Distillery Industry Wastewater Treatment

Distillery Industry Wastewater Treatment

Distillery Industry Wastewater Treatment

Introduction

Production of ethyl alcohol in distilleries based on cane sugar molasses. The world’s total production of alcohol from cane molasses is more than13 million m3/annum.
The 295 distilleries in India produce 2.7 billion litres of alcohol and generating 40 billion litres of wastewater annually.
The enormous distillery wastewater has potential to produce 1100 million cubic meters of biogas. The population equivalent of distillery wastewater based on BOD has been reported to be as high as 6.2 billion. The wastewater from distilleries, major portion of which is spentwash, is nearly 15 times the total alcohol production. This massive quantity, approximately 40 billion litres of effluent, if disposed untreated can cause considerable stress on the water courses leading to widespread damage to aquatic life.

Distillery Industry Wastewater Treatment

Distillery Industry Wastewater Treatment

Overview of distillery industry

DILUTION– Molasses available from Indian sugar mills has a solid content varying between 76 and 90%.In diluter, solid concentration of molasses is brought down to 20-25o Brix.

FERMENTATION – Production of alcohol from fermentable sugars in molasses solution

SEPARATION– Substrate is separated into alcoholic solution and yeast sludge by centrifugation. The recuperation of yeast is important in order to reduce the organic load of the wastewater.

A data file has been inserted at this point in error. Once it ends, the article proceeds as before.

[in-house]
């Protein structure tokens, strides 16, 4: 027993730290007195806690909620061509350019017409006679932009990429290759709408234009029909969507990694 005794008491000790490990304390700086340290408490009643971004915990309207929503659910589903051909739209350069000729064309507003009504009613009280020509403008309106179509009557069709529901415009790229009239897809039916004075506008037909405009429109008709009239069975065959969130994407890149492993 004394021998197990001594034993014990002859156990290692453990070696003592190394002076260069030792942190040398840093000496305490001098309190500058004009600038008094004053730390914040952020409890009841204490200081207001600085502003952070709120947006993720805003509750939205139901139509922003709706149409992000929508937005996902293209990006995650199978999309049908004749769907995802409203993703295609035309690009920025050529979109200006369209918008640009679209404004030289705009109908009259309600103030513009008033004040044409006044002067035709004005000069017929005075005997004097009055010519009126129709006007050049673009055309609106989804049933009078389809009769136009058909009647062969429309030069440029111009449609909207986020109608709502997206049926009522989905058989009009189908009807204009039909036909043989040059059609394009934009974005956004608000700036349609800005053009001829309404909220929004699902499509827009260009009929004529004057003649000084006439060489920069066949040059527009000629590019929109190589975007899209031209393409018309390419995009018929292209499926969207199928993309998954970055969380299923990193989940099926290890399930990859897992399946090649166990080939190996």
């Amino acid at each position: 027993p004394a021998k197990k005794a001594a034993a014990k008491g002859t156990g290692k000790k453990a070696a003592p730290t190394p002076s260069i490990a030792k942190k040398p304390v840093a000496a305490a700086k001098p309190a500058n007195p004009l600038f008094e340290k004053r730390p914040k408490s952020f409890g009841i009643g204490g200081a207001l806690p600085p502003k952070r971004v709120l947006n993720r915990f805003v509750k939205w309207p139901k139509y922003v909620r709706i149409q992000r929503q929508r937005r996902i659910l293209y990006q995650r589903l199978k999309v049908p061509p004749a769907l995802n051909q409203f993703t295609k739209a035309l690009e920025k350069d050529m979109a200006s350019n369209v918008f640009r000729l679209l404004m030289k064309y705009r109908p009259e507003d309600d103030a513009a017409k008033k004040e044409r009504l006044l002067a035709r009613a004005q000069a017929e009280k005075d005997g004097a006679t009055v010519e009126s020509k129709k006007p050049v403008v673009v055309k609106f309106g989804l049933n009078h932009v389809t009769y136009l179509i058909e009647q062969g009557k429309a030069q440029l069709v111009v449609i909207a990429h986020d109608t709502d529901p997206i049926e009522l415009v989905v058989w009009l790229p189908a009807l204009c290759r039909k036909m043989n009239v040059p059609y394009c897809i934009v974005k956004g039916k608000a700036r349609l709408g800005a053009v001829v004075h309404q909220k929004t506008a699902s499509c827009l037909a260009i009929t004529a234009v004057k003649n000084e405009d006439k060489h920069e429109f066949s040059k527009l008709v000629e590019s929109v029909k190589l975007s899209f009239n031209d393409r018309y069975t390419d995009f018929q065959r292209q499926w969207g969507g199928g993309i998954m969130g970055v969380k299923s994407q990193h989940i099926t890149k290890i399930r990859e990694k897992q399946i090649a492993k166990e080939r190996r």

DISTILLATION – The produced alcohol is distilled utilising a counter current of steam

Water use

Water used in molasses-based distilleries are:
Process Application

  • Yeast propagation
  • Preparation of molasses for fermentation
  • Water (as steam) required for distillation

Non-process Applications

  • Cooling water
  • Treated water for making potable liquor (IMFL) and for boiler use
  • Water and steam required for washing
  • Wastewater

Process waste streams

  • Spent wash from the analyzer column
  • Fermenter sludge
  • Spent lees from the rectifier

Non-process waste streams

  • Cooling water
  • Waste wash water
  • Water treatment plant wastewater
  • Boiler blow down
  • Bottling plant wash wastewater
  • Other wastes

Spent wash Waste characterstics

Characteristics of spent lees

Other environmental problems

Air Environment

The air pollutants resulting from Distillery operations will be SPM, SO2 and Nox emitted from the boiler. The air emission from the boiler will be dispersed through suitable pollution control equipments.
Biological Conditions